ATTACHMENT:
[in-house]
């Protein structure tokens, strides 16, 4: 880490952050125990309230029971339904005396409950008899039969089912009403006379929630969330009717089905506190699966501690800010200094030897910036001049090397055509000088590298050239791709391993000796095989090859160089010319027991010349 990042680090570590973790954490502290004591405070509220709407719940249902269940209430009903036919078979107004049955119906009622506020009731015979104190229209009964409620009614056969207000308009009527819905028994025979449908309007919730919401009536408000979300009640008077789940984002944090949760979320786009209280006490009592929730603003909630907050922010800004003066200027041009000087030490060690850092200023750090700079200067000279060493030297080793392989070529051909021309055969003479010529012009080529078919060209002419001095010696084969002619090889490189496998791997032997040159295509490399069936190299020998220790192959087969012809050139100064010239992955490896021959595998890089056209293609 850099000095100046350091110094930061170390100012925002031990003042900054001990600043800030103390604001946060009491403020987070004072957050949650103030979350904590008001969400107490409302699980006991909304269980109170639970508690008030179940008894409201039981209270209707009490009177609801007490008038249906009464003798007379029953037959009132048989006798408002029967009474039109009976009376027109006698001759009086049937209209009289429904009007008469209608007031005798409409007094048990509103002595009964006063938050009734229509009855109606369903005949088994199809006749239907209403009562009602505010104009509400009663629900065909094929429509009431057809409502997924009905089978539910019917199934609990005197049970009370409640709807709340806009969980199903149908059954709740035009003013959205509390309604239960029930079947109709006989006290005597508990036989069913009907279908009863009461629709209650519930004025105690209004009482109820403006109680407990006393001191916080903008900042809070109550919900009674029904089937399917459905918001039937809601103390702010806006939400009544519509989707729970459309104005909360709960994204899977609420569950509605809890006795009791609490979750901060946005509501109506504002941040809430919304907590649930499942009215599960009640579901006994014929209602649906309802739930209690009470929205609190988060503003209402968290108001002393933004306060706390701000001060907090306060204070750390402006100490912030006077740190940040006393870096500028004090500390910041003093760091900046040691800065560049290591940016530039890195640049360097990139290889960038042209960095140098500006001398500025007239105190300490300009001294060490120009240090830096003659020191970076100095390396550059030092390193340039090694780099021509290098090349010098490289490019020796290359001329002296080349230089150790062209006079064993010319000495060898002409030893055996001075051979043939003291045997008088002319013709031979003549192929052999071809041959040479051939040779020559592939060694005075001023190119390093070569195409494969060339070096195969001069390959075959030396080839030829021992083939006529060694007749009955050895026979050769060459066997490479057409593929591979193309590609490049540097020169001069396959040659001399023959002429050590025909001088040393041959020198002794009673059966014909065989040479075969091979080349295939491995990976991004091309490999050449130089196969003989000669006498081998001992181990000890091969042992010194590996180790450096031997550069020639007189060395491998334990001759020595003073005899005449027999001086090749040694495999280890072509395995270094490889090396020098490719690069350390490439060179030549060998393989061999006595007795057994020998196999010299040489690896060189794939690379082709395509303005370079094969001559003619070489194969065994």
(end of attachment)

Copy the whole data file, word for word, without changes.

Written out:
[in-house]
């Protein structure tokens, strides 16, 4: 880490952050125990309230029971339904005396409950008899039969089912009403006379929630969330009717089905506190699966501690800010200094030897910036001049090397055509000088590298050239791709391993000796095989090859160089010319027991010349 990042680090570590973790954490502290004591405070509220709407719940249902269940209430009903036919078979107004049955119906009622506020009731015979104190229209009964409620009614056969207000308009009527819905028994025979449908309007919730919401009536408000979300009640008077789940984002944090949760979320786009209280006490009592929730603003909630907050922010800004003066200027041009000087030490060690850092200023750090700079200067000279060493030297080793392989070529051909021309055969003479010529012009080529078919060209002419001095010696084969002619090889490189496998791997032997040159295509490399069936190299020998220790192959087969012809050139100064010239992955490896021959595998890089056209293609 850099000095100046350091110094930061170390100012925002031990003042900054001990600043800030103390604001946060009491403020987070004072957050949650103030979350904590008001969400107490409302699980006991909304269980109170639970508690008030179940008894409201039981209270209707009490009177609801007490008038249906009464003798007379029953037959009132048989006798408002029967009474039109009976009376027109006698001759009086049937209209009289429904009007008469209608007031005798409409007094048990509103002595009964006063938050009734229509009855109606369903005949088994199809006749239907209403009562009602505010104009509400009663629900065909094929429509009431057809409502997924009905089978539910019917199934609990005197049970009370409640709807709340806009969980199903149908059954709740035009003013959205509390309604239960029930079947109709006989006290005597508990036989069913009907279908009863009461629709209650519930004025105690209004009482109820403006109680407990006393001191916080903008900042809070109550919900009674029904089937399917459905918001039937809601103390702010806006939400009544519509989707729970459309104005909360709960994204899977609420569950509605809890006795009791609490979750901060946005509501109506504002941040809430919304907590649930499942009215599960009640579901006994014929209602649906309802739930209690009470929205609190988060503003209402968290108001002393933004306060706390701000001060907090306060204070750390402006100490912030006077740190940040006393870096500028004090500390910041003093760091900046040691800065560049290591940016530039890195640049360097990139290889960038042209960095140098500006001398500025007239105190300490300009001294060490120009240090830096003659020191970076100095390396550059030092390193340039090694780099021509290098090349010098490289490019020796290359001329002296080349230089150790062209006079064993010319000495060898002409030893055996001075051979043939003291045997008088002319013709031979003549192929052999071809041959040479051939040779020559592939060694005075001023190119390093070569195409494969060339070096195969001069390959075959030396080839030829021992083939006529060694007749009955050895026979050769060459066997490479057409593929591979193309590609490049540097020169001069396959040659001399023959002429050590025909001088040393041959020198002794009673059966014909065989040479075969091979080349295939491995990976991004091309490999050449130089196969003989000669006498081998001992181990000890091969042992010194590996180790450096031997550069020639007189060395491998334990001759020595003073005899005449027999001086090749040694495999280890072509395995270094490889090396020098490719690069350390490439060179030549060998393989061999006595007795057994020998196999010299040489690896060189794939690379082709395509303005370079094969001559003619070489194969065994």